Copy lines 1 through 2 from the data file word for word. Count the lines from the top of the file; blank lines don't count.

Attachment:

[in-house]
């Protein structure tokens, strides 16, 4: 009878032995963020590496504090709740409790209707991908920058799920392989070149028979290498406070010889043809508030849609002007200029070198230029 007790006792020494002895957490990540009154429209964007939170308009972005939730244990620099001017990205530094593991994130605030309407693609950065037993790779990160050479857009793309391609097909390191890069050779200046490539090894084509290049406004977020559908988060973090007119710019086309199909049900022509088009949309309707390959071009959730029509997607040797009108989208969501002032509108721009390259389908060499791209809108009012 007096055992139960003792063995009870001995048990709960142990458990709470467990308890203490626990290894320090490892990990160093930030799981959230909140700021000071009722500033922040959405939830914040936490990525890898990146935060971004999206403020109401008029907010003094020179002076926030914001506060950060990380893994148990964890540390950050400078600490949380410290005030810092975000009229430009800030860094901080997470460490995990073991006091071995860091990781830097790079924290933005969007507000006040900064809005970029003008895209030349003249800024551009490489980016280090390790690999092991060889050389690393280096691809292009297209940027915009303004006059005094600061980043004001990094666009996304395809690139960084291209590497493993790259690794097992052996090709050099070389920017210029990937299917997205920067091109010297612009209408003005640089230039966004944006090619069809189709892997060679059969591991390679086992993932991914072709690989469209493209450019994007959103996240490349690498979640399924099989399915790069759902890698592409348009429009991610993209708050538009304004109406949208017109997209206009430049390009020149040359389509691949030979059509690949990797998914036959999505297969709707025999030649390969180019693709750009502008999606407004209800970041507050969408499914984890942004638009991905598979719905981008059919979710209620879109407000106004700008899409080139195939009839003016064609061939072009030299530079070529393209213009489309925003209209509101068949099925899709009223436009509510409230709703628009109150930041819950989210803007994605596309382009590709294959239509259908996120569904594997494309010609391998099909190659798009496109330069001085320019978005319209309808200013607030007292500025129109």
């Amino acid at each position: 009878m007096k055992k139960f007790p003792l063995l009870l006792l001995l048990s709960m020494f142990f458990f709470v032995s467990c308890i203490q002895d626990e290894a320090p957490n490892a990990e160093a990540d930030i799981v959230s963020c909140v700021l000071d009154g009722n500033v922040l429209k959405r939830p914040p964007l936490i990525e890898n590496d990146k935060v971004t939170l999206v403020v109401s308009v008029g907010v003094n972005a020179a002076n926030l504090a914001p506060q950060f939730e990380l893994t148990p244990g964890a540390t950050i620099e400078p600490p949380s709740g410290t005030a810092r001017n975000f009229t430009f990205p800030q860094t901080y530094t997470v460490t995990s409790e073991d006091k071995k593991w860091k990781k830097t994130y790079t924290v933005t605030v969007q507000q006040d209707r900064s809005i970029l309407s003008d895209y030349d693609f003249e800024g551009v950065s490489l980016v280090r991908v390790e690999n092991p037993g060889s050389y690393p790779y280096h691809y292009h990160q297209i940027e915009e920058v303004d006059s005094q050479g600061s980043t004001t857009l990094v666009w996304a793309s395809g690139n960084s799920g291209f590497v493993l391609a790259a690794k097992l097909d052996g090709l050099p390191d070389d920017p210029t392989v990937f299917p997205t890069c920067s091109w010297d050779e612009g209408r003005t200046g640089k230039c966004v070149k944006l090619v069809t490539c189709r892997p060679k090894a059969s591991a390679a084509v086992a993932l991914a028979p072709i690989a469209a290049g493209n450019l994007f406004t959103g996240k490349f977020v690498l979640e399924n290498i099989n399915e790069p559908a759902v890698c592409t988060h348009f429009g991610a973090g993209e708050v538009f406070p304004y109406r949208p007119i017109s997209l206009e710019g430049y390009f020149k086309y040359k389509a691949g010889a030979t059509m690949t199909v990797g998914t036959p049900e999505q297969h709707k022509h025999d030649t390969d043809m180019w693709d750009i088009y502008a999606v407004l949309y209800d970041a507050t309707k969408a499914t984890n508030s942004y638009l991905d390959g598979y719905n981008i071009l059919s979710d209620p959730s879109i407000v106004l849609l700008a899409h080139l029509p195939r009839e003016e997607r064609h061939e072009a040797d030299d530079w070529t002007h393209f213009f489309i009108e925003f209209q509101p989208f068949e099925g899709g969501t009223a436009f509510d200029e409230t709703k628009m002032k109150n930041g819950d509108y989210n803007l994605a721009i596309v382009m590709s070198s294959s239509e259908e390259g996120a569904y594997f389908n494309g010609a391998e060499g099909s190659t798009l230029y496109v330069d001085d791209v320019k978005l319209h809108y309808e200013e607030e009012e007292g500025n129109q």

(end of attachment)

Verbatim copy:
[in-house]
């Protein structure tokens, strides 16, 4: 009878032995963020590496504090709740409790209707991908920058799920392989070149028979290498406070010889043809508030849609002007200029070198230029 007790006792020494002895957490990540009154429209964007939170308009972005939730244990620099001017990205530094593991994130605030309407693609950065037993790779990160050479857009793309391609097909390191890069050779200046490539090894084509290049406004977020559908988060973090007119710019086309199909049900022509088009949309309707390959071009959730029509997607040797009108989208969501002032509108721009390259389908060499791209809108009012 007096055992139960003792063995009870001995048990709960142990458990709470467990308890203490626990290894320090490892990990160093930030799981959230909140700021000071009722500033922040959405939830914040936490990525890898990146935060971004999206403020109401008029907010003094020179002076926030914001506060950060990380893994148990964890540390950050400078600490949380410290005030810092975000009229430009800030860094901080997470460490995990073991006091071995860091990781830097790079924290933005969007507000006040900064809005970029003008895209030349003249800024551009490489980016280090390790690999092991060889050389690393280096691809292009297209940027915009303004006059005094600061980043004001990094666009996304395809690139960084291209590497493993790259690794097992052996090709050099070389920017210029990937299917997205920067091109010297612009209408003005640089230039966004944006090619069809189709892997060679059969591991390679086992993932991914072709690989469209493209450019994007959103996240490349690498979640399924099989399915790069759902890698592409348009429009991610993209708050538009304004109406949208017109997209206009430049390009020149040359389509691949030979059509690949990797998914036959999505297969709707025999030649390969180019693709750009502008999606407004209800970041507050969408499914984890942004638009991905598979719905981008059919979710209620879109407000106004700008899409080139195939009839003016064609061939072009030299530079070529393209213009489309925003209209509101068949099925899709009223436009509510409230709703628009109150930041819950989210803007994605596309382009590709294959239509259908996120569904594997494309010609391998099909190659798009496109330069001085320019978005319209309808200013607030007292500025129109």